It’s easy to fall into the trap of planning details before really agreeing upon a desired outcome. Trainers are particularly susceptible to this pitfall, because these road warriors deal with location and schedule changes on a regular basis. They are often comfortable with last-minute requests and pride themselves on being nimble and responsive.

It is important, however, to take a step back and ask, “Why are we doing training?” Often, our clients or stakeholders lead us to a transactional mindset. They often focus their attention on the tactical details, asking if we have anyone available on such-and-such a day with such-and-such content expertise. As learning leaders, we know it’s a continual battle to identify the “why” behind the request, but because of the constant need to push back, we sometimes default to what is easiest.

To make it easier to start a needs-based conversation with stakeholders, we’ve created a simple mnemonic that both learning leaders and trainers can use to ensure that they’ve established a clear destination before they start their journey. The acronym is ROADS, and it includes five high-level questions for mapping out the reasons you’re doing training in the first place.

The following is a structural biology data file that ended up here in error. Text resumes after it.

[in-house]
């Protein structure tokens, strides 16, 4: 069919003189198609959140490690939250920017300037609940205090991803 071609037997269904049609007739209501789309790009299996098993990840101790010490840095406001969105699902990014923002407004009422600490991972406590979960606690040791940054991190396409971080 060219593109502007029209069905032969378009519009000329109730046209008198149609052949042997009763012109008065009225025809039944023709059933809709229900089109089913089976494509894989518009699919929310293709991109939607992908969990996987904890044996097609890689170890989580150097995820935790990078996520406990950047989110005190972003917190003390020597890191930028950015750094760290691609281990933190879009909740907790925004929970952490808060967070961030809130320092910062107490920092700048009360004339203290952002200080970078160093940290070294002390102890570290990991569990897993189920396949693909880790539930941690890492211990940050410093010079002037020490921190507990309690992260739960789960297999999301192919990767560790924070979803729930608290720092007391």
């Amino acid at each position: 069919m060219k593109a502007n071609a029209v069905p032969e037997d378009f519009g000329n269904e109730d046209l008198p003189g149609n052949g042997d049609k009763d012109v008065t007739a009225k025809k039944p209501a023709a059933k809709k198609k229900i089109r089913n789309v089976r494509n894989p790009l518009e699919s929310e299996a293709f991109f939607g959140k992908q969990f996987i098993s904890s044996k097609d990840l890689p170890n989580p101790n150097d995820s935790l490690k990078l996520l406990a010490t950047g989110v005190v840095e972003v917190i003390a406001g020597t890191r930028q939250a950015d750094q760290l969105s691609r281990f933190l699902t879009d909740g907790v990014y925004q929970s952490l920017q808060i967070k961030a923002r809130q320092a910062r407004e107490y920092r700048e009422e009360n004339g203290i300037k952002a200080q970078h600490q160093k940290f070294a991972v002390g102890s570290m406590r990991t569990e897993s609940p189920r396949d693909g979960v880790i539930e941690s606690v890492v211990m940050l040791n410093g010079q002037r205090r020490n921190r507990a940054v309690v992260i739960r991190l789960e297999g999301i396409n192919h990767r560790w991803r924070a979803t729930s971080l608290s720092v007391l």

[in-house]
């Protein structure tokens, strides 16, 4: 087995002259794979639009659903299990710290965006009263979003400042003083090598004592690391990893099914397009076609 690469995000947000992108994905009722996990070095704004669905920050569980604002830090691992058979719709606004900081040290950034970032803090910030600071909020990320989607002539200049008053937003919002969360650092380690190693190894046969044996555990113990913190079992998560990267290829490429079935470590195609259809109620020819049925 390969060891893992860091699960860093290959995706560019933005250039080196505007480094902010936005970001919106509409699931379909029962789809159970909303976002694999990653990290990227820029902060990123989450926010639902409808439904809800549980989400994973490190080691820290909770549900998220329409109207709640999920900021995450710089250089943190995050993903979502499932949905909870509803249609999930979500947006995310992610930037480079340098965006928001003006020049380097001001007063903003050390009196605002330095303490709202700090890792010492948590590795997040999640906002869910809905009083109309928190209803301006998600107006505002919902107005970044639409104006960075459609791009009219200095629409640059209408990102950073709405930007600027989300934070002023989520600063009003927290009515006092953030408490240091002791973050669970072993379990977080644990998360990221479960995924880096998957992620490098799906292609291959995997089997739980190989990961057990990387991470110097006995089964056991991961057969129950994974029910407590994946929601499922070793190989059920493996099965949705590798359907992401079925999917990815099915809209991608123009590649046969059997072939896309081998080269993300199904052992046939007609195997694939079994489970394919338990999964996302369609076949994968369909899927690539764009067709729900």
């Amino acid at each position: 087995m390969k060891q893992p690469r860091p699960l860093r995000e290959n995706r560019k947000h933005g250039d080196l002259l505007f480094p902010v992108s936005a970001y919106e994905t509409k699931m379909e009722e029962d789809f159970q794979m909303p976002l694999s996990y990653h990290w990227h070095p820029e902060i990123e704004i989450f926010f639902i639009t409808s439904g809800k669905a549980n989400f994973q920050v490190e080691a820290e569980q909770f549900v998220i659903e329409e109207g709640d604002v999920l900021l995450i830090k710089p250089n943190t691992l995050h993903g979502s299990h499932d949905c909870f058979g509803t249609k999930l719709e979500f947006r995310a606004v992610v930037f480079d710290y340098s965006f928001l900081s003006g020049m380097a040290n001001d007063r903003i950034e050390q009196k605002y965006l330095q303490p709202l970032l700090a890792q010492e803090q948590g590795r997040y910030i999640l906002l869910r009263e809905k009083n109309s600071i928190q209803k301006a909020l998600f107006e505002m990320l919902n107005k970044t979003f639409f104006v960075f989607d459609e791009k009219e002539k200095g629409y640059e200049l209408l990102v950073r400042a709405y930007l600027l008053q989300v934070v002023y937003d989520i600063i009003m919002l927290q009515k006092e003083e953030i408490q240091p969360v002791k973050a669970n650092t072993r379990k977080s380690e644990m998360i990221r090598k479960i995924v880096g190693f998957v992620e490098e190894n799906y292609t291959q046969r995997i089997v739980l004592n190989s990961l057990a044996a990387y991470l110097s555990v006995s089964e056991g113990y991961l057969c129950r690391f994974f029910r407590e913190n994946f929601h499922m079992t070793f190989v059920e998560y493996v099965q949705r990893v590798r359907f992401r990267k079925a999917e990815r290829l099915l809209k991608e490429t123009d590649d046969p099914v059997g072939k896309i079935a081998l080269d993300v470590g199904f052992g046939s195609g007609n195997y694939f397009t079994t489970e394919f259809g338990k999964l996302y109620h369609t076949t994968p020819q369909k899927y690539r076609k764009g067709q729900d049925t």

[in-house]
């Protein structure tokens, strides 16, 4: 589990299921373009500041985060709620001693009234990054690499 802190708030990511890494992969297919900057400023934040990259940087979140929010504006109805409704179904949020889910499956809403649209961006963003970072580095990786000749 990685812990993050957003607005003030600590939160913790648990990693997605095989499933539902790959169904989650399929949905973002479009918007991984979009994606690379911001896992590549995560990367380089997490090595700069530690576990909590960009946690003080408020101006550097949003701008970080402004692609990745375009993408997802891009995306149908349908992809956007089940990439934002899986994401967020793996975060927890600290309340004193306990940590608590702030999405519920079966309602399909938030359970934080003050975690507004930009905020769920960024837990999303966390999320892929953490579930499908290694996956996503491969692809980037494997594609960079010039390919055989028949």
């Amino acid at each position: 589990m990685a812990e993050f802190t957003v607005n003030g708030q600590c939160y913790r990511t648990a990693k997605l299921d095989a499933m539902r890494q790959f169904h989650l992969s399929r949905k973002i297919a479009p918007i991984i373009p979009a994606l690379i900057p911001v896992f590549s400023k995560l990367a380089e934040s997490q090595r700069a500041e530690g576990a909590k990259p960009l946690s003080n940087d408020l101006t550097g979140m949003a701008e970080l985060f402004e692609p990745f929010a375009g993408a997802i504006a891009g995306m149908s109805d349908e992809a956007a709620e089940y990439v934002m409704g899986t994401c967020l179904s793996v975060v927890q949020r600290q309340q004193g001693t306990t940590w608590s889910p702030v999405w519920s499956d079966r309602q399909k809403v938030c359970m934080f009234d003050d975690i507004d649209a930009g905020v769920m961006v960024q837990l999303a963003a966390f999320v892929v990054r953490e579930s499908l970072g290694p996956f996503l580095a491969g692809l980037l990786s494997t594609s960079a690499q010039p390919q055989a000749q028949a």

• Results: What do we expect the training to accomplish? What are the business needs?
  • Objectives: What will learners take away from the experience?
  • Audience: Whom are we targeting for this training?
  • Delivery: What do we know about delivery, and what does this information tell us about the need?
  • Success: What will define success for the training?

Of course, each of these questions is a prompt for a short conversation. Let’s take a closer look at the value of each variable and the preparation that it can provide for the trainer. As an example, we’ll use a case study for delivering training on organizational culture change and highlight how each of these five key elements led to a successful delivery.


Business needs are often not what they appear on the surface. For instance, the need for training on sexual harassment prevention may be to meet a compliance requirement, to respond to specific instance of harassment or to shape a positive culture. A training approach that aligns with the compliance need might include some off-the-shelf e-learning. If the focus is culture, in-person delivery with scenarios and group work, combined with reinforcement, would be more effective. Regardless of the topic, however, it’s necessary to understand the real drivers so you can consult on the best approach and achieve real results.